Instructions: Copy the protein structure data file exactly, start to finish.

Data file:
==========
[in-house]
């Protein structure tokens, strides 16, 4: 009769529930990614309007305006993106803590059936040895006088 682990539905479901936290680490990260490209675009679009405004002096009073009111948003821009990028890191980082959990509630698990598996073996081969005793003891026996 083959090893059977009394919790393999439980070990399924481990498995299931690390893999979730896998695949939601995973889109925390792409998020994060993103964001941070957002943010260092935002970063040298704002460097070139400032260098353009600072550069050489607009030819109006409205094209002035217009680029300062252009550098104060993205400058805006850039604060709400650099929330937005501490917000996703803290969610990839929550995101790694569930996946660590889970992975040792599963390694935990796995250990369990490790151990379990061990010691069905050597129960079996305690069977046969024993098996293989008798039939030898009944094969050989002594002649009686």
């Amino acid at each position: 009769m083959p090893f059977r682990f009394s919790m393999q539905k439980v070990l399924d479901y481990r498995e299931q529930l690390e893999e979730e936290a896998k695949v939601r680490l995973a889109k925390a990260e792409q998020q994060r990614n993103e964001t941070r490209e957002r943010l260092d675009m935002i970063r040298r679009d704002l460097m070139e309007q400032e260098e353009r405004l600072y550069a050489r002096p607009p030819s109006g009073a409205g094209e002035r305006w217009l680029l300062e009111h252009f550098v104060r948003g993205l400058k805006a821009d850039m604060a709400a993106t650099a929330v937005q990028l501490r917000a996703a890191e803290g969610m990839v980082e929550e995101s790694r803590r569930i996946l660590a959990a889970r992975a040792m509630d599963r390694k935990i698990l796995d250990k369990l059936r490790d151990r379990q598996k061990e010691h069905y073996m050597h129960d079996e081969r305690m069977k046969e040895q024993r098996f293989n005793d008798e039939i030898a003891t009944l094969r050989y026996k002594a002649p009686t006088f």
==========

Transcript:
[in-house]
């Protein structure tokens, strides 16, 4: 009769529930990614309007305006993106803590059936040895006088 682990539905479901936290680490990260490209675009679009405004002096009073009111948003821009990028890191980082959990509630698990598996073996081969005793003891026996 083959090893059977009394919790393999439980070990399924481990498995299931690390893999979730896998695949939601995973889109925390792409998020994060993103964001941070957002943010260092935002970063040298704002460097070139400032260098353009600072550069050489607009030819109006409205094209002035217009680029300062252009550098104060993205400058805006850039604060709400650099929330937005501490917000996703803290969610990839929550995101790694569930996946660590889970992975040792599963390694935990796995250990369990490790151990379990061990010691069905050597129960079996305690069977046969024993098996293989008798039939030898009944094969050989002594002649009686």
């Amino acid at each position: 009769m083959p090893f059977r682990f009394s919790m393999q539905k439980v070990l399924d479901y481990r498995e299931q529930l690390e893999e979730e936290a896998k695949v939601r680490l995973a889109k925390a990260e792409q998020q994060r990614n993103e964001t941070r490209e957002r943010l260092d675009m935002i970063r040298r679009d704002l460097m070139e309007q400032e260098e353009r405004l600072y550069a050489r002096p607009p030819s109006g009073a409205g094209e002035r305006w217009l680029l300062e009111h252009f550098v104060r948003g993205l400058k805006a821009d850039m604060a709400a993106t650099a929330v937005q990028l501490r917000a996703a890191e803290g969610m990839v980082e929550e995101s790694r803590r569930i996946l660590a959990a889970r992975a040792m509630d599963r390694k935990i698990l796995d250990k369990l059936r490790d151990r379990q598996k061990e010691h069905y073996m050597h129960d079996e081969r305690m069977k046969e040895q024993r098996f293989n005793d008798e039939i030898a003891t009944l094969r050989y026996k002594a002649p009686t006088f």